Managing public IP prefixes in Azure using PowerShell

Azure public IP address prefixes is a new service, and in this post, I'll walk you through the steps of how to create and manage public IP prefixes using PowerShell.
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Public IPs can be essential for services such as application gateways, firewalls, and virtual network gateways in Azure, especially when it comes to making these services accessible from the internet. Assigning a public IP address to a service in Azure is simple.

The trick is to decide whether you need to use a static or a dynamic public IP address. We need to be aware that not all Azure services support static public IPs. Here are some important points about the use of public IP addresses for some popular services in Azure:

  • You can assign either dynamic or static public IP addresses to load balancer frontends.
  • Virtual machines (VMs) can have either static or dynamic public IP addresses.
  • We can only assign dynamic public IP addresses to VPN gateways.
  • Application gateway frontends can only have dynamic public IP addresses.

Also, one of the things to keep in mind is that when we assign a static public IP to a service, we cannot specify the IP address on the public IP address resource. This is because Azure assigns the public IP addresses from available IP address pools based on the Azure locations the resources are created in.

Public IP address prefixes are reserved ranges of IP addresses Azure allocates depending on Azure regions and how many public IP addresses you want to use. Each Azure region has several IP ranges available. You can check available ranges in Azure regions via the regularly updated link.

With public IP address prefixes, you can reserve a certain number of consecutive public IP addresses in advance and use them whenever needed.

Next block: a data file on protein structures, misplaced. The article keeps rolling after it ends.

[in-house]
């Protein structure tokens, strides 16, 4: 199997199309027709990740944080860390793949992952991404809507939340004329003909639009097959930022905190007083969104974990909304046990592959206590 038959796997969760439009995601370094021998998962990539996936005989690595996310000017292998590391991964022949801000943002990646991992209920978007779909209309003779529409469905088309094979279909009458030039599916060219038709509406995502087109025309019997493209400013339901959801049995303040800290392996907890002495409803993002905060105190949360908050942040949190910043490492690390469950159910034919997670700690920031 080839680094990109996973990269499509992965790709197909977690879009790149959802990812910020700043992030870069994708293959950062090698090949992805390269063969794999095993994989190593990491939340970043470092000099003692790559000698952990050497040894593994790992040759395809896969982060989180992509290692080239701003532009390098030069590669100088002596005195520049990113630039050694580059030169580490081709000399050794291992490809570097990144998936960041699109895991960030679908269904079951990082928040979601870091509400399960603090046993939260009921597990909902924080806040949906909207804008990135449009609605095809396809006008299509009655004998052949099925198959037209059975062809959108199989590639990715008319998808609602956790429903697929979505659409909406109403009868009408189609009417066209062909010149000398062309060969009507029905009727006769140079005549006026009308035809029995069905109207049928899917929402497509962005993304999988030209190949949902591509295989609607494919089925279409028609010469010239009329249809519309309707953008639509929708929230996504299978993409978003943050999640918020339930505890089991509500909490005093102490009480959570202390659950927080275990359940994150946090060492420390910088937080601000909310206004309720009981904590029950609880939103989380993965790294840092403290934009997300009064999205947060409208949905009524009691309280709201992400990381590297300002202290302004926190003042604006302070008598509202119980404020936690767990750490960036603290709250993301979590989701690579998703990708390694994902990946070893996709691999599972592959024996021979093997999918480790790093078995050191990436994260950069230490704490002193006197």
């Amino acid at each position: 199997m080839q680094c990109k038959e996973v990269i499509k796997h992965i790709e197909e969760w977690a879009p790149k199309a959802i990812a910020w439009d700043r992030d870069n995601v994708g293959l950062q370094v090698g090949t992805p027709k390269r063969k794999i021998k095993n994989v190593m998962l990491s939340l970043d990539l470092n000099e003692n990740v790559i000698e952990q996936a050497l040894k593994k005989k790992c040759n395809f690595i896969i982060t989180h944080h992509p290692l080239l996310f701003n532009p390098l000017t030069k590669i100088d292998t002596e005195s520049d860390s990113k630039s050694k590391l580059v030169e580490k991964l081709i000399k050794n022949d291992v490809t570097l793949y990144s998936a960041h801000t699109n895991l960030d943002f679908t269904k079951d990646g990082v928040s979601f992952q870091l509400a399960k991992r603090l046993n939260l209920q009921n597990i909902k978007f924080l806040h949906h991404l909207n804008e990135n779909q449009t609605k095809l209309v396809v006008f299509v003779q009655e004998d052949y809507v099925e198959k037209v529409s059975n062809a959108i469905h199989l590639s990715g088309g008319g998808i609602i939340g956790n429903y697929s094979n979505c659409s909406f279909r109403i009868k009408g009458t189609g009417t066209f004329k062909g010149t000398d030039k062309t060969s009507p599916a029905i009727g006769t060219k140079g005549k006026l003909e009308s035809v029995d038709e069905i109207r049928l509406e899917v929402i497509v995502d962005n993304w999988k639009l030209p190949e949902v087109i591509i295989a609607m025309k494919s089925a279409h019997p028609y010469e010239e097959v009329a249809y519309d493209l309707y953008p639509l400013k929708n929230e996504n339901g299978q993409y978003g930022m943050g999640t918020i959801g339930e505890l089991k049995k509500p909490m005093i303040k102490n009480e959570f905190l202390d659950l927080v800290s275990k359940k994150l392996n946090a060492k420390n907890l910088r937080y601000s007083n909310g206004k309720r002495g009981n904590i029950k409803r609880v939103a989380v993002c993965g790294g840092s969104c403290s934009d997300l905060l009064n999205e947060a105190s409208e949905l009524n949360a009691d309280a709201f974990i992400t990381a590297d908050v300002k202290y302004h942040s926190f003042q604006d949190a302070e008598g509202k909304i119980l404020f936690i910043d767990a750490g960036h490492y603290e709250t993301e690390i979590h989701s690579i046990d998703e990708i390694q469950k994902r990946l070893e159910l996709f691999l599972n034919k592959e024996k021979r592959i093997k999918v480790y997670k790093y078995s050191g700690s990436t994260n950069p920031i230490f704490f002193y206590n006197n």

For instance, you may want to reserve four consecutive IP addresses for your VM farm without having to create your VMs first. In this way, you can easily configure your firewall exceptions or DNS hostname mappings in advance using the reserved range of public IP addresses. This is because you already know which public IP address Azure will assign to the next VM upon creation.

We can create a public IP address prefix in Azure by specifying an IP address prefix such as /30, which allocates four IP addresses from one of the IP ranges available in that region. Even though the IP addresses to allocate are contiguous, we don't know from which range Azure will assign the IP addresses.

Below are some limitations when using public IP prefixes in Azure.

  • You can't change the range once you've created the prefix.
  • There's only support for static public IP addresses with the Standard SKU.
  • You can't delete a prefix if any service in Azure is using any address from its pool.
  • There's no support for the classic deployment model or Azure Service Management (ASM).
  • There's no support for IPv6 addresses.
  • You must assign the IPs in the public IP prefixes to services in the same Azure region as the public IP prefixes.

Creating a new public IP prefix ^

We can look at the cmdlets available in PowerShell to manage public IP prefixes.